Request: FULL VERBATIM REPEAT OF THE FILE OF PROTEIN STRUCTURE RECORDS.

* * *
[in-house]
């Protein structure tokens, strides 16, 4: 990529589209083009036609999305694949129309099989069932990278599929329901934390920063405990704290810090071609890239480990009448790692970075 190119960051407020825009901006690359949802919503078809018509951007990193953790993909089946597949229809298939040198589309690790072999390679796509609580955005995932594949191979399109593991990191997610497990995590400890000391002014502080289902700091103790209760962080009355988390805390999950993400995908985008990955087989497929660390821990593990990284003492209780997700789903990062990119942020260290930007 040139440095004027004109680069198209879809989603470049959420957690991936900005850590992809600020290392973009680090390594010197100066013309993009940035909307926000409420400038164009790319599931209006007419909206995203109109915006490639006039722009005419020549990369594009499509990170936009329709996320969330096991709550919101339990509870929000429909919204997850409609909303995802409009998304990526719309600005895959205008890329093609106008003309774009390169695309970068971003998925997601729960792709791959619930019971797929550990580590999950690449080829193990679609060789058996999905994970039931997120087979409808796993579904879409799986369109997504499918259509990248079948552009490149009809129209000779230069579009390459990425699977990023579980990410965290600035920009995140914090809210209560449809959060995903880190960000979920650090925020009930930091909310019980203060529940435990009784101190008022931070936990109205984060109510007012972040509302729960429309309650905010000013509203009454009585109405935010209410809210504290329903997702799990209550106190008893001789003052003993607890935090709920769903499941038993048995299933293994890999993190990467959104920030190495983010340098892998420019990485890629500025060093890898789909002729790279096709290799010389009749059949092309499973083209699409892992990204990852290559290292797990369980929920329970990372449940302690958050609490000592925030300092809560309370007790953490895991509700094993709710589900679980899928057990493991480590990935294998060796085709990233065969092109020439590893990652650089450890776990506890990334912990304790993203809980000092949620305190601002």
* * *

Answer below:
[in-house]
């Protein structure tokens, strides 16, 4: 990529589209083009036609999305694949129309099989069932990278599929329901934390920063405990704290810090071609890239480990009448790692970075 190119960051407020825009901006690359949802919503078809018509951007990193953790993909089946597949229809298939040198589309690790072999390679796509609580955005995932594949191979399109593991990191997610497990995590400890000391002014502080289902700091103790209760962080009355988390805390999950993400995908985008990955087989497929660390821990593990990284003492209780997700789903990062990119942020260290930007 040139440095004027004109680069198209879809989603470049959420957690991936900005850590992809600020290392973009680090390594010197100066013309993009940035909307926000409420400038164009790319599931209006007419909206995203109109915006490639006039722009005419020549990369594009499509990170936009329709996320969330096991709550919101339990509870929000429909919204997850409609909303995802409009998304990526719309600005895959205008890329093609106008003309774009390169695309970068971003998925997601729960792709791959619930019971797929550990580590999950690449080829193990679609060789058996999905994970039931997120087979409808796993579904879409799986369109997504499918259509990248079948552009490149009809129209000779230069579009390459990425699977990023579980990410965290600035920009995140914090809210209560449809959060995903880190960000979920650090925020009930930091909310019980203060529940435990009784101190008022931070936990109205984060109510007012972040509302729960429309309650905010000013509203009454009585109405935010209410809210504290329903997702799990209550106190008893001789003052003993607890935090709920769903499941038993048995299933293994890999993190990467959104920030190495983010340098892998420019990485890629500025060093890898789909002729790279096709290799010389009749059949092309499973083209699409892992990204990852290559290292797990369980929920329970990372449940302690958050609490000592925030300092809560309370007790953490895991509700094993709710589900679980899928057990493991480590990935294998060796085709990233065969092109020439590893990652650089450890776990506890990334912990304790993203809980000092949620305190601002």